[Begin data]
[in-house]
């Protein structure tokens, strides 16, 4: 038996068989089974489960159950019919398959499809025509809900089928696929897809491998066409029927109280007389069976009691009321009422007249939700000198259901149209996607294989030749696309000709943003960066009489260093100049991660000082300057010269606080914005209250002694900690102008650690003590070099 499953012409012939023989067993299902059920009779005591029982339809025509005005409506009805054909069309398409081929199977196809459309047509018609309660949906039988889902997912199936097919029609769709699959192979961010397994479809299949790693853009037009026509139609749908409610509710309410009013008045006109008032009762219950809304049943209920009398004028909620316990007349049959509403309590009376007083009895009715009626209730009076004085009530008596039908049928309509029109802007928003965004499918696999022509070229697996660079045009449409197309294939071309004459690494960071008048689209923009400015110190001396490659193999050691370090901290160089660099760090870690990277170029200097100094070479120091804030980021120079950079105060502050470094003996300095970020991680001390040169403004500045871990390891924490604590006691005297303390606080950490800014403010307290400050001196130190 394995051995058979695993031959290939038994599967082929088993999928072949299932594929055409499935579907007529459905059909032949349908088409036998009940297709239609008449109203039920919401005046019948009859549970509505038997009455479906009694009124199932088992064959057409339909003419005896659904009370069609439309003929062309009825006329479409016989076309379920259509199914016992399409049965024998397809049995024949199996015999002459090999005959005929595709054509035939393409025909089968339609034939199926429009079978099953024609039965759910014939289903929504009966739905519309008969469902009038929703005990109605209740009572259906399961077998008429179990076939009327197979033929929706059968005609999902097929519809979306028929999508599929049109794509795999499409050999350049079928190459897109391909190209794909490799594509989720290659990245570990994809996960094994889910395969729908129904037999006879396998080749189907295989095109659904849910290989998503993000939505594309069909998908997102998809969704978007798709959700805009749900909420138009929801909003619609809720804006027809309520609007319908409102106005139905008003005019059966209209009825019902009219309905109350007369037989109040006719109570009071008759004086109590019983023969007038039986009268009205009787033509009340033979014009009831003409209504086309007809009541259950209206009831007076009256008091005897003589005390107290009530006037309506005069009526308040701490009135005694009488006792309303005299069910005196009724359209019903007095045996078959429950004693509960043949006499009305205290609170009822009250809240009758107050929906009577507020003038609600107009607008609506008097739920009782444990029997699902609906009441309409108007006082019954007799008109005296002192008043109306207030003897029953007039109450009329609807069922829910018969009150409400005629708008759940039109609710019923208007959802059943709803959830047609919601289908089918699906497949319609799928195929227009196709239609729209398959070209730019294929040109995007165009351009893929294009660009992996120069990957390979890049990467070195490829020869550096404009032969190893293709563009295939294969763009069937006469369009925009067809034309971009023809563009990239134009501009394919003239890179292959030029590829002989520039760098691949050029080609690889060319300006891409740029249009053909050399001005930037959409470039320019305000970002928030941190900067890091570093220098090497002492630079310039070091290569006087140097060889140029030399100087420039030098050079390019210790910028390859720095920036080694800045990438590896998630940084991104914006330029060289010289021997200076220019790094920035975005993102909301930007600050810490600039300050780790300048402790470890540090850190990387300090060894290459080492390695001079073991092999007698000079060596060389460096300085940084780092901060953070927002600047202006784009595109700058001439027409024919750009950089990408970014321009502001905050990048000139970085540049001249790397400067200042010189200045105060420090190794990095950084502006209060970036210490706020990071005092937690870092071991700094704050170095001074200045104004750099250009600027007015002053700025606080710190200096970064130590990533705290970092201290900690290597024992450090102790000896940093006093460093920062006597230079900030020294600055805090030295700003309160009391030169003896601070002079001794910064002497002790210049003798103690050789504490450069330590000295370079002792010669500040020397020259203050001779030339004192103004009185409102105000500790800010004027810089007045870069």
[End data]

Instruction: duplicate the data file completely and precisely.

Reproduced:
[in-house]
């Protein structure tokens, strides 16, 4: 038996068989089974489960159950019919398959499809025509809900089928696929897809491998066409029927109280007389069976009691009321009422007249939700000198259901149209996607294989030749696309000709943003960066009489260093100049991660000082300057010269606080914005209250002694900690102008650690003590070099 499953012409012939023989067993299902059920009779005591029982339809025509005005409506009805054909069309398409081929199977196809459309047509018609309660949906039988889902997912199936097919029609769709699959192979961010397994479809299949790693853009037009026509139609749908409610509710309410009013008045006109008032009762219950809304049943209920009398004028909620316990007349049959509403309590009376007083009895009715009626209730009076004085009530008596039908049928309509029109802007928003965004499918696999022509070229697996660079045009449409197309294939071309004459690494960071008048689209923009400015110190001396490659193999050691370090901290160089660099760090870690990277170029200097100094070479120091804030980021120079950079105060502050470094003996300095970020991680001390040169403004500045871990390891924490604590006691005297303390606080950490800014403010307290400050001196130190 394995051995058979695993031959290939038994599967082929088993999928072949299932594929055409499935579907007529459905059909032949349908088409036998009940297709239609008449109203039920919401005046019948009859549970509505038997009455479906009694009124199932088992064959057409339909003419005896659904009370069609439309003929062309009825006329479409016989076309379920259509199914016992399409049965024998397809049995024949199996015999002459090999005959005929595709054509035939393409025909089968339609034939199926429009079978099953024609039965759910014939289903929504009966739905519309008969469902009038929703005990109605209740009572259906399961077998008429179990076939009327197979033929929706059968005609999902097929519809979306028929999508599929049109794509795999499409050999350049079928190459897109391909190209794909490799594509989720290659990245570990994809996960094994889910395969729908129904037999006879396998080749189907295989095109659904849910290989998503993000939505594309069909998908997102998809969704978007798709959700805009749900909420138009929801909003619609809720804006027809309520609007319908409102106005139905008003005019059966209209009825019902009219309905109350007369037989109040006719109570009071008759004086109590019983023969007038039986009268009205009787033509009340033979014009009831003409209504086309007809009541259950209206009831007076009256008091005897003589005390107290009530006037309506005069009526308040701490009135005694009488006792309303005299069910005196009724359209019903007095045996078959429950004693509960043949006499009305205290609170009822009250809240009758107050929906009577507020003038609600107009607008609506008097739920009782444990029997699902609906009441309409108007006082019954007799008109005296002192008043109306207030003897029953007039109450009329609807069922829910018969009150409400005629708008759940039109609710019923208007959802059943709803959830047609919601289908089918699906497949319609799928195929227009196709239609729209398959070209730019294929040109995007165009351009893929294009660009992996120069990957390979890049990467070195490829020869550096404009032969190893293709563009295939294969763009069937006469369009925009067809034309971009023809563009990239134009501009394919003239890179292959030029590829002989520039760098691949050029080609690889060319300006891409740029249009053909050399001005930037959409470039320019305000970002928030941190900067890091570093220098090497002492630079310039070091290569006087140097060889140029030399100087420039030098050079390019210790910028390859720095920036080694800045990438590896998630940084991104914006330029060289010289021997200076220019790094920035975005993102909301930007600050810490600039300050780790300048402790470890540090850190990387300090060894290459080492390695001079073991092999007698000079060596060389460096300085940084780092901060953070927002600047202006784009595109700058001439027409024919750009950089990408970014321009502001905050990048000139970085540049001249790397400067200042010189200045105060420090190794990095950084502006209060970036210490706020990071005092937690870092071991700094704050170095001074200045104004750099250009600027007015002053700025606080710190200096970064130590990533705290970092201290900690290597024992450090102790000896940093006093460093920062006597230079900030020294600055805090030295700003309160009391030169003896601070002079001794910064002497002790210049003798103690050789504490450069330590000295370079002792010669500040020397020259203050001779030339004192103004009185409102105000500790800010004027810089007045870069």